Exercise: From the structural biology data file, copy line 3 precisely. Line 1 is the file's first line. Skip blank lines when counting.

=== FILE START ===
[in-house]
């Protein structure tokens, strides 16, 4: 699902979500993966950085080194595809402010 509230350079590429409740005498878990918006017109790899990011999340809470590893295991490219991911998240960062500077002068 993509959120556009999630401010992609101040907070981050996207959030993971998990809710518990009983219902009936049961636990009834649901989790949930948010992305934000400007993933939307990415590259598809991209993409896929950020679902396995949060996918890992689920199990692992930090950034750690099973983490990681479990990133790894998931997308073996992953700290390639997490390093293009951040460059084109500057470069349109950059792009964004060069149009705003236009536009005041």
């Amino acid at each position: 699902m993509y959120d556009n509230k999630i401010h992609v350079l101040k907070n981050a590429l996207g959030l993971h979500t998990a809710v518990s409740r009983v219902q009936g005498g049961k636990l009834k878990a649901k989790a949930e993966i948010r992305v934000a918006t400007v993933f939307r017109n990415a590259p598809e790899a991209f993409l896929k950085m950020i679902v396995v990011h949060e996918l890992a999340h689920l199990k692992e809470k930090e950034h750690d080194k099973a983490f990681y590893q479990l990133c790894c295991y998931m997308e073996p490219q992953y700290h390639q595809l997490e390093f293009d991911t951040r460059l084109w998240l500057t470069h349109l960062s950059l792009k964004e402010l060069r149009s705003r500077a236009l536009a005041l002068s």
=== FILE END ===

């Amino acid at each position: 699902m993509y959120d556009n509230k999630i401010h992609v350079l101040k907070n981050a590429l996207g959030l993971h979500t998990a809710v518990s409740r009983v219902q009936g005498g049961k636990l009834k878990a649901k989790a949930e993966i948010r992305v934000a918006t400007v993933f939307r017109n990415a590259p598809e790899a991209f993409l896929k950085m950020i679902v396995v990011h949060e996918l890992a999340h689920l199990k692992e809470k930090e950034h750690d080194k099973a983490f990681y590893q479990l990133c790894c295991y998931m997308e073996p490219q992953y700290h390639q595809l997490e390093f293009d991911t951040r460059l084109w998240l500057t470069h349109l960062s950059l792009k964004e402010l060069r149009s705003r500077a236009l536009a005041l002068s």